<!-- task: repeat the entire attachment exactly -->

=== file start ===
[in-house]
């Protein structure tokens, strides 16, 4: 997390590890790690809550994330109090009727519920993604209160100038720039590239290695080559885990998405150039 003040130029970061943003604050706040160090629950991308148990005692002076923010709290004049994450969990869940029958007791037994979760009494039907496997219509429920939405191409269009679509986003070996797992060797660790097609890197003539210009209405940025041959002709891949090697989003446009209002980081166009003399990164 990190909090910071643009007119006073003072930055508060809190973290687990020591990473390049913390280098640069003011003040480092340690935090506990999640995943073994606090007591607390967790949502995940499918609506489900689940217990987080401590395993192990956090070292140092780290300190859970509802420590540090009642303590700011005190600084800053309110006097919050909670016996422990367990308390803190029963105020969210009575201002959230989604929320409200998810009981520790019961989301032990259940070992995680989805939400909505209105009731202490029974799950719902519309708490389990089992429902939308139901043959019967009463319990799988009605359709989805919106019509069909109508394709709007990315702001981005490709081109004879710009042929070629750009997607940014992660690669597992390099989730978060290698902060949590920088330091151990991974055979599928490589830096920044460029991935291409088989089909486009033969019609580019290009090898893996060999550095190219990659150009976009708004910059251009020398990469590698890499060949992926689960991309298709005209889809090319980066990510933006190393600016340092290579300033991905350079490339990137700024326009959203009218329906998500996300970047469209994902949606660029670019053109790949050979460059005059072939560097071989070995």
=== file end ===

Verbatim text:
[in-house]
């Protein structure tokens, strides 16, 4: 997390590890790690809550994330109090009727519920993604209160100038720039590239290695080559885990998405150039 003040130029970061943003604050706040160090629950991308148990005692002076923010709290004049994450969990869940029958007791037994979760009494039907496997219509429920939405191409269009679509986003070996797992060797660790097609890197003539210009209405940025041959002709891949090697989003446009209002980081166009003399990164 990190909090910071643009007119006073003072930055508060809190973290687990020591990473390049913390280098640069003011003040480092340690935090506990999640995943073994606090007591607390967790949502995940499918609506489900689940217990987080401590395993192990956090070292140092780290300190859970509802420590540090009642303590700011005190600084800053309110006097919050909670016996422990367990308390803190029963105020969210009575201002959230989604929320409200998810009981520790019961989301032990259940070992995680989805939400909505209105009731202490029974799950719902519309708490389990089992429902939308139901043959019967009463319990799988009605359709989805919106019509069909109508394709709007990315702001981005490709081109004879710009042929070629750009997607940014992660690669597992390099989730978060290698902060949590920088330091151990991974055979599928490589830096920044460029991935291409088989089909486009033969019609580019290009090898893996060999550095190219990659150009976009708004910059251009020398990469590698890499060949992926689960991309298709005209889809090319980066990510933006190393600016340092290579300033991905350079490339990137700024326009959203009218329906998500996300970047469209994902949606660029670019053109790949050979460059005059072939560097071989070995």